1999, Warner Bros. Directed by Brad Bird. Jennifer Aniston, Harry Connick Jr. Animated.
Decent Films Ratings
|?Kids & Up*|
Content advisory: Large-scale animated violence; some rough language and profanity.
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The Iron Giant (DVD)
From a National Catholic Register review
By Steven D. Greydanus
One of the pinnacles of non-Disney American animation, Brad Bird’s The Iron Giant is a nostalgic fantasy in the spirit of E.T. about a young boy (Eli Marienthal) growing up in a fatherless house, whose unusual friendship with a being from outer space — here a giant robot (Vin Diesel) with a penchant for eating metal — has to be hidden from his mom (Jennifer Aniston) and the federal government.
Eschewing song-and-dance numbers and cute animal sidekicks, the film’s appeal comes from its winsome characters, its resonant story, and its evocative sense of time and place — in this case New England in the days of Sputnik and "duck and cover" drills.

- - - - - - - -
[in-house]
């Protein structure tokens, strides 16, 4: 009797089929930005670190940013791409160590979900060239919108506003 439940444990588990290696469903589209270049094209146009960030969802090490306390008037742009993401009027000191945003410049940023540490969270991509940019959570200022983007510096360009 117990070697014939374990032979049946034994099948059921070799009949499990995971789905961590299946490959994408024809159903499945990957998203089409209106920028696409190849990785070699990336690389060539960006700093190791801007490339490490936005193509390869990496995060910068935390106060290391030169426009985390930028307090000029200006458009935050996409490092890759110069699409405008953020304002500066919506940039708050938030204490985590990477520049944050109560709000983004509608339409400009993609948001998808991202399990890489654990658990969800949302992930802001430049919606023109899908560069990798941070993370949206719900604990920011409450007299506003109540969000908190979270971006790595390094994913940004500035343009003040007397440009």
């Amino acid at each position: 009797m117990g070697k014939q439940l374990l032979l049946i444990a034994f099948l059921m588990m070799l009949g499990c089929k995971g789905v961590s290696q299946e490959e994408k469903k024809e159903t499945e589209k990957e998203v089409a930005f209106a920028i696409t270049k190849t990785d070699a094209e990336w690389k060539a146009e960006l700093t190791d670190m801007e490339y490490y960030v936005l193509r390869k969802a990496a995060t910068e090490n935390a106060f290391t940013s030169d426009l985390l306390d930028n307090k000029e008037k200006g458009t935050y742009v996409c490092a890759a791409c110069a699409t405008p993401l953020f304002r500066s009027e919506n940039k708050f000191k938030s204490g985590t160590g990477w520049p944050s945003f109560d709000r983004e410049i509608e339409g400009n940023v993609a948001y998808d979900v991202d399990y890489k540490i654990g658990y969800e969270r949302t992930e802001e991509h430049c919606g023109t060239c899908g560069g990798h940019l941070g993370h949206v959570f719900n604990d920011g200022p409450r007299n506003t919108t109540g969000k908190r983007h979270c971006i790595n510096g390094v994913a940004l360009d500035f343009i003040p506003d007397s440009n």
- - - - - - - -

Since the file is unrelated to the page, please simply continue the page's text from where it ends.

Remarkably, despite an action-packed finale, Iron Giant manages an anti-violence message that’s more than mere lip service. Yet young Hogarth’s moralizing is overly glib, not only in attributing a soul to his mechanical friend (which could be excused in a fantasy) but also in applying his "Killing is wrong" lesson to deer hunting (which can’t).
Still, the film’s strengths overshadow these weaknesses, and Iron Giant goes beyond the non-redemptive christological resonances of E.T. (note: spoilers ahead) as the misunderstood, persecuted title character willingly sacrifices himself to save others, then is miraculously reborn.